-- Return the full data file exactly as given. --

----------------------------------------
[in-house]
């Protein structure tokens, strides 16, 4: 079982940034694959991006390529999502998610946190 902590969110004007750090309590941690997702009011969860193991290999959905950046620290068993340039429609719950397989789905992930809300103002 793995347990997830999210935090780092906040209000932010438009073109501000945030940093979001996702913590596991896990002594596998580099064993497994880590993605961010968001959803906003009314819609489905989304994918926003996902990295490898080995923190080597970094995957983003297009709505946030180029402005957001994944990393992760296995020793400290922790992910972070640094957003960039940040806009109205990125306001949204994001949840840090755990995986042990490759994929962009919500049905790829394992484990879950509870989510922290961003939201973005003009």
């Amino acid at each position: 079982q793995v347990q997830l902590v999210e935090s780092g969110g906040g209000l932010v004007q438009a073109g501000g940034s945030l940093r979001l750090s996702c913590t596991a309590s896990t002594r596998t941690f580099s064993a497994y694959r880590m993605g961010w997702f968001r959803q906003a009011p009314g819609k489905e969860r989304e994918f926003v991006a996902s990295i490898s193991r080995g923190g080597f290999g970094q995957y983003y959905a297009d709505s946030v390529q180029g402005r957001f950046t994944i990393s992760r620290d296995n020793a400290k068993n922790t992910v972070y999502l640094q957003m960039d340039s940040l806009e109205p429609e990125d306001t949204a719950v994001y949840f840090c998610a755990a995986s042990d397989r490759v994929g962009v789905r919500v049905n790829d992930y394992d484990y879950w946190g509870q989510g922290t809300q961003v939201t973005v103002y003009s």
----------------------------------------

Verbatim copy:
[in-house]
């Protein structure tokens, strides 16, 4: 079982940034694959991006390529999502998610946190 902590969110004007750090309590941690997702009011969860193991290999959905950046620290068993340039429609719950397989789905992930809300103002 793995347990997830999210935090780092906040209000932010438009073109501000945030940093979001996702913590596991896990002594596998580099064993497994880590993605961010968001959803906003009314819609489905989304994918926003996902990295490898080995923190080597970094995957983003297009709505946030180029402005957001994944990393992760296995020793400290922790992910972070640094957003960039940040806009109205990125306001949204994001949840840090755990995986042990490759994929962009919500049905790829394992484990879950509870989510922290961003939201973005003009």
């Amino acid at each position: 079982q793995v347990q997830l902590v999210e935090s780092g969110g906040g209000l932010v004007q438009a073109g501000g940034s945030l940093r979001l750090s996702c913590t596991a309590s896990t002594r596998t941690f580099s064993a497994y694959r880590m993605g961010w997702f968001r959803q906003a009011p009314g819609k489905e969860r989304e994918f926003v991006a996902s990295i490898s193991r080995g923190g080597f290999g970094q995957y983003y959905a297009d709505s946030v390529q180029g402005r957001f950046t994944i990393s992760r620290d296995n020793a400290k068993n922790t992910v972070y999502l640094q957003m960039d340039s940040l806009e109205p429609e990125d306001t949204a719950v994001y949840f840090c998610a755990a995986s042990d397989r490759v994929g962009v789905r919500v049905n790829d992930y394992d484990y879950w946190g509870q989510g922290t809300q961003v939201t973005v103002y003009s």